Luxury Shipyard to Launch an Experimental Fuel Cell Ship, Operating as a Floating Lab

Zeus is an experimental ship powered by hydrogen fuel cells 8 photos
Photo: Fincantieri via
Fincantieri ShipFincantieri ShipFincantieri ShipFincantieri ShipFincantieri ShipZEUSFuel Cell System
A European luxury shipyard is closer to introducing a unique experimental hybrid vessel, meant to be used as a floating laboratory for hydrogen fuel cells and other green innovations. The goal is to eventually integrate clean energy solutions onboard luxury cruise ships, totally transforming the cruising industry for the better.
At the end of 2020, Fincantieri was officially launching the construction of Zeus (Zero Emission Ultimate Ship), a fuel cell-powered vessel that would be used for researching the fuel cells’ performance in natural settings. As the largest European shipbuilding group, known for delivering famous superyachts and cruise ships, Fincantieri is one of the most important players in the industry that is focusing on clean energy alternatives.

Zeus is set to be 82-foot-long (25 meters), with a 170-ton weight, fitted with two diesel generators and two electric motors. Recently, the Bavarian Proton Motor Fuel Cell that its innovative Hyship 72 fuel cell system will be powering the hybrid Zeus ship. The hydrogen-powered propulsion solution consists of the 142 kW Proton Motor fuel cells, a battery system, and a metal hydride hydrogen storage system.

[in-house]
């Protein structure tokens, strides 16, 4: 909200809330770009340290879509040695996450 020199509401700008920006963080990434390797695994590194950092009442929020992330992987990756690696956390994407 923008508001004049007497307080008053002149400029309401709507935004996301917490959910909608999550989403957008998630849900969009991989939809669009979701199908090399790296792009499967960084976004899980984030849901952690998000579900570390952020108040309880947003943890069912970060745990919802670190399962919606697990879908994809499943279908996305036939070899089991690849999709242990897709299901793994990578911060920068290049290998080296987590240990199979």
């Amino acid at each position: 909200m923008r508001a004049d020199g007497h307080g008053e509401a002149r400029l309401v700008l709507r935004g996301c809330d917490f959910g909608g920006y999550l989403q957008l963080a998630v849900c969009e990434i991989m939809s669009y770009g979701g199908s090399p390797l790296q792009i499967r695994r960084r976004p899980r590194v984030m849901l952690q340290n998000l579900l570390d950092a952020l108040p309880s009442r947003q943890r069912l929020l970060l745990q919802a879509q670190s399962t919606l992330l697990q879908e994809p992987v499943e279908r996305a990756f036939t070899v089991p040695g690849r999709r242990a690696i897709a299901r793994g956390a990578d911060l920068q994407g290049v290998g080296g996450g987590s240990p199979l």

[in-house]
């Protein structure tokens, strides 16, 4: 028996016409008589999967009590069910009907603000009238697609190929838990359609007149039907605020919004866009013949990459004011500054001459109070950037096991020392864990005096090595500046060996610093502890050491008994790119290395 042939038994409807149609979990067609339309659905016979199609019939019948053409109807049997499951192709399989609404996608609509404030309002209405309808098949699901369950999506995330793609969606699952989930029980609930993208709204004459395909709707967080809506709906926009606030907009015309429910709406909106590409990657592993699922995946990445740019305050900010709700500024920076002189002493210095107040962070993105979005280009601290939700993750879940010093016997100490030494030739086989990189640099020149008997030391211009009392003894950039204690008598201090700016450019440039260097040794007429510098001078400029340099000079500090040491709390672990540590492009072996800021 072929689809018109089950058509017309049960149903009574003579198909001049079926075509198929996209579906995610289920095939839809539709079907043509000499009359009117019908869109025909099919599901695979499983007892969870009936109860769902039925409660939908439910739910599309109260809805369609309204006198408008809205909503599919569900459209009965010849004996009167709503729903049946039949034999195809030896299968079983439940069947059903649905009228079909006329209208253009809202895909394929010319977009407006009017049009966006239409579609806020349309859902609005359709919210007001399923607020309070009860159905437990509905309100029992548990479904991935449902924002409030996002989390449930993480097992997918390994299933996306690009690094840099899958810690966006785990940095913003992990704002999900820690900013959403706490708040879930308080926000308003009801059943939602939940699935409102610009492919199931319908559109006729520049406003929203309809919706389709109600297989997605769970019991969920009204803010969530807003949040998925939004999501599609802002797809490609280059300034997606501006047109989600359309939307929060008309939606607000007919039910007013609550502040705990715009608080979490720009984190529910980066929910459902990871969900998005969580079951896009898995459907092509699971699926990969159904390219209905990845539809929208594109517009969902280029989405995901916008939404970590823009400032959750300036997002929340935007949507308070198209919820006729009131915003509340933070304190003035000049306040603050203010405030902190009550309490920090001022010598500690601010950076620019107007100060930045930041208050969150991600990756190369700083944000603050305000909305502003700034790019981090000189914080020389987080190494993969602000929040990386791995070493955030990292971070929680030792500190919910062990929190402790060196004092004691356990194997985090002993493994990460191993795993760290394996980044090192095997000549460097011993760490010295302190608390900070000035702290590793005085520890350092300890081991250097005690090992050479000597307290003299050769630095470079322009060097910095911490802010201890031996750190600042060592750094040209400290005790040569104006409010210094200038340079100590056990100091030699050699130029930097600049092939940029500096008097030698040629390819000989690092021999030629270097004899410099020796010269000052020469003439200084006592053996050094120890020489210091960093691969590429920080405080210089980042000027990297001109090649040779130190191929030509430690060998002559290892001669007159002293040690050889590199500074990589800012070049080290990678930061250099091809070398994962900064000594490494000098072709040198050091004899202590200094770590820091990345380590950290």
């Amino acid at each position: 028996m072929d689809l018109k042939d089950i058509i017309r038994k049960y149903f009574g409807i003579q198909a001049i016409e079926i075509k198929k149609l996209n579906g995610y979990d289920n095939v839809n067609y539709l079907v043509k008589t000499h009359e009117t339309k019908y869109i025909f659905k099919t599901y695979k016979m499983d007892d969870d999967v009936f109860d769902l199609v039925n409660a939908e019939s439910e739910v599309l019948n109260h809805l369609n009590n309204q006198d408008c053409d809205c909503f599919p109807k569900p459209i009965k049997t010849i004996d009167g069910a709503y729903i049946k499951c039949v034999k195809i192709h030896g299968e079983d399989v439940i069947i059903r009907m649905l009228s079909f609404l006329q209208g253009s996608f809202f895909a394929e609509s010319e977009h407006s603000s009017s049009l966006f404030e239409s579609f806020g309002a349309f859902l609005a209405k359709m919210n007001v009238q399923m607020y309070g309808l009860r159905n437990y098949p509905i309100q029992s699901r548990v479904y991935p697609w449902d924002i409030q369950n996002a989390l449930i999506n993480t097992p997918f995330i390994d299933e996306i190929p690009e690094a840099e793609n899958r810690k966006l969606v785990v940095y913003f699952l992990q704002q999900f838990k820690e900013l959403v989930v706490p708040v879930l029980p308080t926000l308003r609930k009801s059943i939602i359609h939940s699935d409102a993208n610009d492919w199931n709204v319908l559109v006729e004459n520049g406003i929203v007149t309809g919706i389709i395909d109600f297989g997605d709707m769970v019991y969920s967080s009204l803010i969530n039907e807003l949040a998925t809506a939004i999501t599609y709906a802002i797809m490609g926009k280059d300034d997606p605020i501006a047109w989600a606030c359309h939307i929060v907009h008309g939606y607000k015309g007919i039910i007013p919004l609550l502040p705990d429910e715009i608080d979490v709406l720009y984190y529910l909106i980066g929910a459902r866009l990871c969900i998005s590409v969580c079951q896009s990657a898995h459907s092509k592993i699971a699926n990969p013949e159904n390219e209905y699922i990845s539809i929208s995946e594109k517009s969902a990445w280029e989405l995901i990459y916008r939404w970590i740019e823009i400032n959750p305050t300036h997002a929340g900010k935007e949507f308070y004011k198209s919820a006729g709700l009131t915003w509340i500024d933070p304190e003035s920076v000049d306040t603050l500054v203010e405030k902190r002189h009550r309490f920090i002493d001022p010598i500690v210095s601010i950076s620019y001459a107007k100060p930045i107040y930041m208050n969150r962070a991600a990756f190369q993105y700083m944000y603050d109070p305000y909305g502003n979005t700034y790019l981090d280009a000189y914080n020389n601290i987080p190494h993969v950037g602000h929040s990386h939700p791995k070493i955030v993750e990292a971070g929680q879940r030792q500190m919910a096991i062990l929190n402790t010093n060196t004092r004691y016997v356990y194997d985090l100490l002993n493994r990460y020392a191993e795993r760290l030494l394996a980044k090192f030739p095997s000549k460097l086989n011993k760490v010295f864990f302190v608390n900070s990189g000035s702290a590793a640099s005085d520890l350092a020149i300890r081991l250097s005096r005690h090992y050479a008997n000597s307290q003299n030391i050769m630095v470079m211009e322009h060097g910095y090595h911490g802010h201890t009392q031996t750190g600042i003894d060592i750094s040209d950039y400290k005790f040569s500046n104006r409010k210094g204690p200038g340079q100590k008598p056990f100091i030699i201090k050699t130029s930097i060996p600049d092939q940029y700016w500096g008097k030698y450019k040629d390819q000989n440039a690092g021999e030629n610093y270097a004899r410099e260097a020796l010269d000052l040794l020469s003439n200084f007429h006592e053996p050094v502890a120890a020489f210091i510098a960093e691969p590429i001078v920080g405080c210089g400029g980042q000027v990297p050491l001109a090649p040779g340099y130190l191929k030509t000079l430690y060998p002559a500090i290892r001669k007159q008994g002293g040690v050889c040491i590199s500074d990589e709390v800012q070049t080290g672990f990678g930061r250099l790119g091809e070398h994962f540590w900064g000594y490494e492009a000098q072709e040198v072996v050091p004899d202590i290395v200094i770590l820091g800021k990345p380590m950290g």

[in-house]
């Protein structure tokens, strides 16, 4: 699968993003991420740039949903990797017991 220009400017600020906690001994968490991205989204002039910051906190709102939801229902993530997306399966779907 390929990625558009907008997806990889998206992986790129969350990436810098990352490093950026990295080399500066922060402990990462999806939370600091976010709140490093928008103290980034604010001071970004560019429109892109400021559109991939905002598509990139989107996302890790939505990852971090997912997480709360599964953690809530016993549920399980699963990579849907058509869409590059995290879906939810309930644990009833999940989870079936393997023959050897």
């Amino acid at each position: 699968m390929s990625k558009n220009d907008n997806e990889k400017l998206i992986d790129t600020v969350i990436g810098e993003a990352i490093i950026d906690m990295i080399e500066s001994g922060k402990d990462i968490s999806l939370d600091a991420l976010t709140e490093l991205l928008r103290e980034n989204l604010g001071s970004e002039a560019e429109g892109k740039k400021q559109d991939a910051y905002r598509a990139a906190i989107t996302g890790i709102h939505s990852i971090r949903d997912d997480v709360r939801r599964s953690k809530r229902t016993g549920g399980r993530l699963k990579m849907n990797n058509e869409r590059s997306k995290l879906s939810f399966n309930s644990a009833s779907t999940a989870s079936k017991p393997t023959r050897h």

Initially, the experimental ship was set to be equipped with a 130 kW fuel cell system, powered by 11 lbs (50 kg) of hydrogen, stored in eight cylinders, plus a battery system that would guarantee eight hours of operation, at a speed of 7.5 knots (8.6 mph/13.8 kph). At 142 kW, the Hyship 72 fuel cell system will take Zeus even further.

In addition to studying fuel cell behavior, Zeus will also be instrumental in researching an innovative way of generating electricity and heat for cruise ships. This would help reduce noise and vibrations, compared to conventional power generating systems, and even increase the energy conversion output, due to the fact that these new systems have no moving mechanical parts.

Zeus will use its diesel generator when batteries are being recharged, in addition to a zero-emission mode, when the electric power is supplied by the fuel cells, and a zero-noise mode, using only its lithium batteries.

The Zeus project was developed in collaboration with several universities and institutions in Italy and is partially funded by the government.
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Editor's note: Gallery showing various vessels built by Fincantieri

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About the author: Otilia Drăgan
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Otilia believes that if it’s eco, green, or groundbreaking, people should know about it (especially if it's got wheels or wings). Working in online media for over five years, she's gained a deeper perspective on how people everywhere can inspire each other.
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